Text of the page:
With re: to gender, it’s kind of strange. Without doubt it strove towards liberating and equalising things for women to a certain extent. Yet, even though today Korea is the most Protestant nation in Asia (and has one of the highest rates of Protestant church-goers in the world) it remains very patriarchal and male-driven. Why would this be, with so many people’s life goal to be part of a kingdom where ‘There is neither Jew nor Greek, there is neither bond nor free, there is neither male nor female: for ye are all one in Christ Jesus’?
Well, it’s not as though many western lands that embraced Christianity weren’t also very patriarchal for centuries. However, in the modern era Christianity has served to advance the status of women in various ways. But one can hardly see evidence of this in Korea. The reason, I think, is the indigenous leadership of Korean Christianity – or Koristianity, as I like to call it. Except for a brief era c.1885-1910, western leadership has not been a part of Koristianity. The clergy in most countries in which Protestantism has a recent history have kept fairly close ties to western clergy. This has not been the case with Korea. Even Roman Catholicism, which necessarily requires a strong connection to Rome, spread largely through literature, initially translated from Chinese to Korean. The few western and Chinese priests who made it into Korea in the eighteenth century to baptise and ordain usually didn’t last long after planting the necessary seeds. While American missionaries were very dominant in early Protestant leadership, the Japanese take-over made it almost impossible for American missionaries to continue their work and influence. Hence, Koristianity was advanced by Korean leaders doing things Korean-style. To be sure, there were lots of things common to western Christianity that suited Koreans’ tastes: singing together, listening to lectures from authority figures, opportunities for collective release of emotion, etc. But, fundamental social relations within the church had very little western influence. Perhaps Koristianity even served to strengthen the male social role you outlined in part one – I don’t know as much about the post-colonial development of Koristianity, so perhaps that’s an area you’ll have to look into.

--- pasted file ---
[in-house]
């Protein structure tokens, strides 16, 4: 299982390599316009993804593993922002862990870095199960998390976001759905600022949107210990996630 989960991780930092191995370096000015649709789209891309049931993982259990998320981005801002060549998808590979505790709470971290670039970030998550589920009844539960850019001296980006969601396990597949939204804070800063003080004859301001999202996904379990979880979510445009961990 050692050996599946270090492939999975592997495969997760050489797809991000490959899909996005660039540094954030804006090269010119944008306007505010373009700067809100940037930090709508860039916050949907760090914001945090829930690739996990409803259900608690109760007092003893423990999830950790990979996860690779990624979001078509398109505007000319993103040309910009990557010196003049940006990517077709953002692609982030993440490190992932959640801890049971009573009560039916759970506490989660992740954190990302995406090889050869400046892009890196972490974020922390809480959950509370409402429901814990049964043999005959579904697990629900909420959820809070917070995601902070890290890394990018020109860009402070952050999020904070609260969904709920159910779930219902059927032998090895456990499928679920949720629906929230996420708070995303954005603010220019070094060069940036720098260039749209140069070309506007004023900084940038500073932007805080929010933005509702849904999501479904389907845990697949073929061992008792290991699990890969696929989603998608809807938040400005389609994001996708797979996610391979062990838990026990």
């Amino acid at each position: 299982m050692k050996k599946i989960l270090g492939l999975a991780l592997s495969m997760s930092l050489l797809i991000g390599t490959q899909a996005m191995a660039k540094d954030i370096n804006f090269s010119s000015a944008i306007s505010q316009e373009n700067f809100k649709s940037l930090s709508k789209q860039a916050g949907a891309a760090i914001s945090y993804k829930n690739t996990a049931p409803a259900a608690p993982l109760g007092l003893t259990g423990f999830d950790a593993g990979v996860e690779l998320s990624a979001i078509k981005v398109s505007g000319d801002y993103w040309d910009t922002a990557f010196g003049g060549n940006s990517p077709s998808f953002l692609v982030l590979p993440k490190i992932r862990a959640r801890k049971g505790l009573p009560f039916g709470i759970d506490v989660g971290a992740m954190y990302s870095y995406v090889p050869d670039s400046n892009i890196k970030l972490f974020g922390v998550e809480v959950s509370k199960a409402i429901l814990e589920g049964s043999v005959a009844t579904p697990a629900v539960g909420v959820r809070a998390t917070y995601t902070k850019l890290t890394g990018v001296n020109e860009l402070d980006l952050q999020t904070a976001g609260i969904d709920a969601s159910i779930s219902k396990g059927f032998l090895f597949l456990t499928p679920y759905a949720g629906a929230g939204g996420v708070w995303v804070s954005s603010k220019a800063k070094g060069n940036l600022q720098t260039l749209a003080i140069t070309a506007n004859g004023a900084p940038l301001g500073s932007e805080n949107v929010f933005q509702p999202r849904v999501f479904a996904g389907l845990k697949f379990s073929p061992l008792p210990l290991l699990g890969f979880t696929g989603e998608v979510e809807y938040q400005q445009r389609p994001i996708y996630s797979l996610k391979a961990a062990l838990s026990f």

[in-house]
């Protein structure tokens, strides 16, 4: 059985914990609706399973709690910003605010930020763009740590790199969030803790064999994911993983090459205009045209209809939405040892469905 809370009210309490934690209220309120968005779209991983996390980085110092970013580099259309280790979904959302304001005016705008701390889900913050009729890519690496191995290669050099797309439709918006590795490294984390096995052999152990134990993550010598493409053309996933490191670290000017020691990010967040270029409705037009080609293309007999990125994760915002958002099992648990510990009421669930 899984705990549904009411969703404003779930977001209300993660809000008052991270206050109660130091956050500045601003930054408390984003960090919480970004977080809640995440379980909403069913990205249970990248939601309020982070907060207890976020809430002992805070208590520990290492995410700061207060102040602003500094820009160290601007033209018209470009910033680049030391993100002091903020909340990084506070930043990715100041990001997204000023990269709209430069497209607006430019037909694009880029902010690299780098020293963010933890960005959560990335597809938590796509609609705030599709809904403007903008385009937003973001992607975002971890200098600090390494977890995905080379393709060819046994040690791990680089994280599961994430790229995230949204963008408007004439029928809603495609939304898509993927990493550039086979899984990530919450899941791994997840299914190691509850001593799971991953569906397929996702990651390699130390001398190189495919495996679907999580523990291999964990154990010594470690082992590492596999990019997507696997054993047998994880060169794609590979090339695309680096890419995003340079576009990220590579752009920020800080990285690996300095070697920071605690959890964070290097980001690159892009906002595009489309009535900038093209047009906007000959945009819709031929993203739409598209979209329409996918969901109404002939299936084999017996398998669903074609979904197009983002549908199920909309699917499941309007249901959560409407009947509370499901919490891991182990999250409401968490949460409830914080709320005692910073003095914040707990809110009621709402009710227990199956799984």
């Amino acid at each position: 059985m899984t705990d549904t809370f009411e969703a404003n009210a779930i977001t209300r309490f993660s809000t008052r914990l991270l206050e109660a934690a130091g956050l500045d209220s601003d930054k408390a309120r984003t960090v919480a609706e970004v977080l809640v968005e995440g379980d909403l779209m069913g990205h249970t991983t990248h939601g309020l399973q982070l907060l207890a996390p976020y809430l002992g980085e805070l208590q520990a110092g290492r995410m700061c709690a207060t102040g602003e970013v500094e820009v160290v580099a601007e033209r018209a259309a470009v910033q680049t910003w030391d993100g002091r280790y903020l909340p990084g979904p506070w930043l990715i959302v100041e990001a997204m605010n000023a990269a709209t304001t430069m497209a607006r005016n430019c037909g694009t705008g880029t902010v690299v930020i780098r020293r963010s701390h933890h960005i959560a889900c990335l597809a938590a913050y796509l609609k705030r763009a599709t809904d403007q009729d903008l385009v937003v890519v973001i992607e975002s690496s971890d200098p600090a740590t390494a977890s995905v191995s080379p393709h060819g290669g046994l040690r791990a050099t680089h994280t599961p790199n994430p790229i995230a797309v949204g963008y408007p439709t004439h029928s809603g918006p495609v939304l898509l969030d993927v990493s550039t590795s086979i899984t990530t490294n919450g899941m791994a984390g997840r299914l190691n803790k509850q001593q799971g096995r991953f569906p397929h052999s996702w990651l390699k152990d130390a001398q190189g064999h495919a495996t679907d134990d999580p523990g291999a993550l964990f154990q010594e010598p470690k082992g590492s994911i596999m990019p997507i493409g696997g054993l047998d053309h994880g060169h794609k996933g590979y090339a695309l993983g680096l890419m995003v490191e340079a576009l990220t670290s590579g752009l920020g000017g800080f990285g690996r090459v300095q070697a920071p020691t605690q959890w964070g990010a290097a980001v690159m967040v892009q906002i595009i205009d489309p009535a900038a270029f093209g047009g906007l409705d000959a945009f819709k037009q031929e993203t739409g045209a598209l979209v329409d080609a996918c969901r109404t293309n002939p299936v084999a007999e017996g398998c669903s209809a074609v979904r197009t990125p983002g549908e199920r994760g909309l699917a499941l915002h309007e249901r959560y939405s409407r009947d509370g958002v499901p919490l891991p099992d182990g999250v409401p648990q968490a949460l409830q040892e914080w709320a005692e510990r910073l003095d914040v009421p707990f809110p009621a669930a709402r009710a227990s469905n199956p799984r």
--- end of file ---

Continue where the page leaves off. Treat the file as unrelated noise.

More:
Thanks again. I did know about the missionary impact on early Korean education – Ehwa University’s founding and so on – but enjoyed reading about early Korean Christianity.
I’d have to disagree though, on any link between protestantism and gender equality, regardless of how diluted it was so to speak in Korea. Particularly in light of very recent developments in the Church of England, in all likelihood soon splitting between liberal, Westerm churches that accepted gay bishops before women and traditionalist ones mostly in Africa. Not that I’m against either, but if liberal chruches were indeed egalitarian then presumably they would have allowed the latter first. But I should stop there, as it’s getting off-topic.
I’m afraid I won’t be able to cover religion at all in the series, partially because it’s never mentioned in the sources I’m using and primarily because the militarization of society seems a much more convincing and pervasive cause. But please feel free to add any religious angle to it, as it will be much appreciated and definitely read!